Stark effect

The Stark effect is the broadening or splitting of a spectral line that results when an electric field slightly changes the energy levels of a radiating atom or ion. Stark broadening is proportional to the ion and electron density in a plasma and is therefore a good indicator of pressure in a stellar atmosphere and hence of the star's luminosity. The effect is named after the German physicist Johannes Stark who discovered it in 1913.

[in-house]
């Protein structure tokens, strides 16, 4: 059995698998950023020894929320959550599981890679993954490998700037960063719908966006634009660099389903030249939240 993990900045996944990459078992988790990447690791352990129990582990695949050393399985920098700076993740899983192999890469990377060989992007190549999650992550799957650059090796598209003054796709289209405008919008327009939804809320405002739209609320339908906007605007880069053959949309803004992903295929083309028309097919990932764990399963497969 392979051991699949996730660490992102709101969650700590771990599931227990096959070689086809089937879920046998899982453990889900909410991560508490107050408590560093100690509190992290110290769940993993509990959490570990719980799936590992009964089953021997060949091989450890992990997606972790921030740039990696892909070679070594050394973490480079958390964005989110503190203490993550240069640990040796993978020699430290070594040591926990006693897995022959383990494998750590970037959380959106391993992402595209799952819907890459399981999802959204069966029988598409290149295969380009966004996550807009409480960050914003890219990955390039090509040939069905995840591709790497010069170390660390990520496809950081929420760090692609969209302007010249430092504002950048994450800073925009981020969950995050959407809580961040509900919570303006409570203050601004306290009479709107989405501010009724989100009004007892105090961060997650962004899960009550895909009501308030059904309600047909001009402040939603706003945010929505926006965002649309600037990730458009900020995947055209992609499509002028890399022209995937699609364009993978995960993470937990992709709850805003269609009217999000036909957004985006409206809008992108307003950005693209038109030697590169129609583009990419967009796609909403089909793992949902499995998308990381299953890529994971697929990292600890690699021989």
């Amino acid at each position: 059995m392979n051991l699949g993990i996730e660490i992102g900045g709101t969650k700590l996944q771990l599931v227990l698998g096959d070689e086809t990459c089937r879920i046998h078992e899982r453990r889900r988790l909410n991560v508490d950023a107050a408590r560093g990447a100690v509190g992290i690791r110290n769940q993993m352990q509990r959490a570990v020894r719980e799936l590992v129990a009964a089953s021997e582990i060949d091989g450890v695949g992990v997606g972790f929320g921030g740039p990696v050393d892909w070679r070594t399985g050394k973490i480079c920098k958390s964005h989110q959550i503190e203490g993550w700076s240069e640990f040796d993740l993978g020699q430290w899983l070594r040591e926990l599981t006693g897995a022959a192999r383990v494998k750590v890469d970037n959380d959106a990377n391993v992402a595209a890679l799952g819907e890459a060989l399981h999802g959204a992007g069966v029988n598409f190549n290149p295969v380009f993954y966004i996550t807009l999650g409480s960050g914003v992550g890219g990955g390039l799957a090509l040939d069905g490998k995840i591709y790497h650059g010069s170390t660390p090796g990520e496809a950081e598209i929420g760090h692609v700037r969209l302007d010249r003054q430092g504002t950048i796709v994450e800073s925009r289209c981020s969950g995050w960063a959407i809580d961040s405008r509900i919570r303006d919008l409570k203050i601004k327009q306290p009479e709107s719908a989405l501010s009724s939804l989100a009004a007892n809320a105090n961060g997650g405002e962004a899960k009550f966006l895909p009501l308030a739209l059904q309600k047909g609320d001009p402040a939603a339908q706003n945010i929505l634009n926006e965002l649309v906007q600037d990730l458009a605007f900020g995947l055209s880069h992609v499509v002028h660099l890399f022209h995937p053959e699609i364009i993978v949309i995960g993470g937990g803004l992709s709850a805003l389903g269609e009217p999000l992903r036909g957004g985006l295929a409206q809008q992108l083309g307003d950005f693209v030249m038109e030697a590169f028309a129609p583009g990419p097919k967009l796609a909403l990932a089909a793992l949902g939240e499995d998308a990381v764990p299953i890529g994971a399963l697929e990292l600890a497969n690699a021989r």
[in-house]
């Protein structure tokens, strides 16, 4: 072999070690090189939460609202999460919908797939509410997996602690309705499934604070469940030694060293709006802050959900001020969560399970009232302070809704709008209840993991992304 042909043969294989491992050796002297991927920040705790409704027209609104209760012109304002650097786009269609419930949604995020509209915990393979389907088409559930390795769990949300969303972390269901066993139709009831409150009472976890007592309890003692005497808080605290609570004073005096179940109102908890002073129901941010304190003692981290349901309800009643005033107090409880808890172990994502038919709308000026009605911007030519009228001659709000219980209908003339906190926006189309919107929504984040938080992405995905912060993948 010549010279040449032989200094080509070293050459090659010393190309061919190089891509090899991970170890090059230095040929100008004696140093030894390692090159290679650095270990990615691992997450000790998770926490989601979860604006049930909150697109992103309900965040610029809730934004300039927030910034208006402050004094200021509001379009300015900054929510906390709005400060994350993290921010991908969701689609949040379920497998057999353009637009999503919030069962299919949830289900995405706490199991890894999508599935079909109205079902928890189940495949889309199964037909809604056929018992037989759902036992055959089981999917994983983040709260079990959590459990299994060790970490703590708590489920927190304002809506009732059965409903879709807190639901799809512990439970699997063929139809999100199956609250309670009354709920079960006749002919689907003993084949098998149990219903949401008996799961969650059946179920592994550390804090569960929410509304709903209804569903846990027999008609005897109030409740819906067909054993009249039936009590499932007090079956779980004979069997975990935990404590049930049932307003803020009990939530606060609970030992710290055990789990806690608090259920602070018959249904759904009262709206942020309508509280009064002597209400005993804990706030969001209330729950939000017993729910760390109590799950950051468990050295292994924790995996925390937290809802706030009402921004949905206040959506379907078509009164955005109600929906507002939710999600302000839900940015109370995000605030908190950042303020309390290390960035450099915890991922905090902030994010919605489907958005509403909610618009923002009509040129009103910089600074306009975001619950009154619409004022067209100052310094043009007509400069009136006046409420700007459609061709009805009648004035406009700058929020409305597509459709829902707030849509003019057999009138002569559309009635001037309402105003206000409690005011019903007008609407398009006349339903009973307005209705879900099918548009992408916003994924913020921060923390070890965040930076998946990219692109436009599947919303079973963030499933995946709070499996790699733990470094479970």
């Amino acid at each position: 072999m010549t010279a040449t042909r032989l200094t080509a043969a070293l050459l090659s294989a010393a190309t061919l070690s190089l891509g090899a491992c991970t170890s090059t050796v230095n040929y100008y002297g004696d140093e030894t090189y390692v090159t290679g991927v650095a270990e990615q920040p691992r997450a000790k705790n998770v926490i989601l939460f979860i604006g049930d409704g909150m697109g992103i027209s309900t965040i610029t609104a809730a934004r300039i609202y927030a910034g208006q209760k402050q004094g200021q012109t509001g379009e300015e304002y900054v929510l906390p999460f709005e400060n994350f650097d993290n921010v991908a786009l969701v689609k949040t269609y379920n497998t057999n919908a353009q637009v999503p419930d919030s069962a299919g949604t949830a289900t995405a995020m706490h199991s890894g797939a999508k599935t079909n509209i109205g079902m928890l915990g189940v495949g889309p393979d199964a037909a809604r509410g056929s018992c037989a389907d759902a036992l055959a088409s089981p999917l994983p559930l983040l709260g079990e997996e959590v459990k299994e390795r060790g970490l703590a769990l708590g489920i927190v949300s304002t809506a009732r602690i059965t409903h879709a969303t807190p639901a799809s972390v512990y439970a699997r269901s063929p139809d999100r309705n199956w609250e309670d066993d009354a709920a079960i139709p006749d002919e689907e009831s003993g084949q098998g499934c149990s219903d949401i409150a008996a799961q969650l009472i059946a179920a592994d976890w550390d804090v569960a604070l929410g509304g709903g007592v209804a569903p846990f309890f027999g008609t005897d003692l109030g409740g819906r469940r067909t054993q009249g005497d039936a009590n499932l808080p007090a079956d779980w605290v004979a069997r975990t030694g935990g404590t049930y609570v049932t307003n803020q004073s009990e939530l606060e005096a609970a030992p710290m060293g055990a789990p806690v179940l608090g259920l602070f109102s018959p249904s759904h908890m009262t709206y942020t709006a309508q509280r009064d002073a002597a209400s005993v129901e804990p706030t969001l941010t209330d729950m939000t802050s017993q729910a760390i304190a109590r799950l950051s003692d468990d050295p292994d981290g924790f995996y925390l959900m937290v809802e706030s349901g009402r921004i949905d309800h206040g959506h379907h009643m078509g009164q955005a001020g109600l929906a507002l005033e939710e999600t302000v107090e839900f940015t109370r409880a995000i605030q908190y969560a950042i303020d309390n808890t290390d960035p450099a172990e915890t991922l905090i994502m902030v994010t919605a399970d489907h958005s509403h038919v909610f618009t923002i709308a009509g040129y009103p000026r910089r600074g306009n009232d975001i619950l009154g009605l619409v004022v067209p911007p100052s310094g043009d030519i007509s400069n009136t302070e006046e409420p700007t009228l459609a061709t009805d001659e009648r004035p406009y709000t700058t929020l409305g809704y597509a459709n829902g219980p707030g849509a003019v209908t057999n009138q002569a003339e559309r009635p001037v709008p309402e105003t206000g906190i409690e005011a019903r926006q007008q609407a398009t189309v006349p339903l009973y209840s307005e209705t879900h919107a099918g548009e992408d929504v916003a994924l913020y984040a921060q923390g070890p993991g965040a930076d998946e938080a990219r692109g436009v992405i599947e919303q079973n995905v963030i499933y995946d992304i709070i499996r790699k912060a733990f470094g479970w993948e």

The Stark effect follows from the electron theory of Hendrik Lorentz and is the electrical analogue of the Zeeman effect.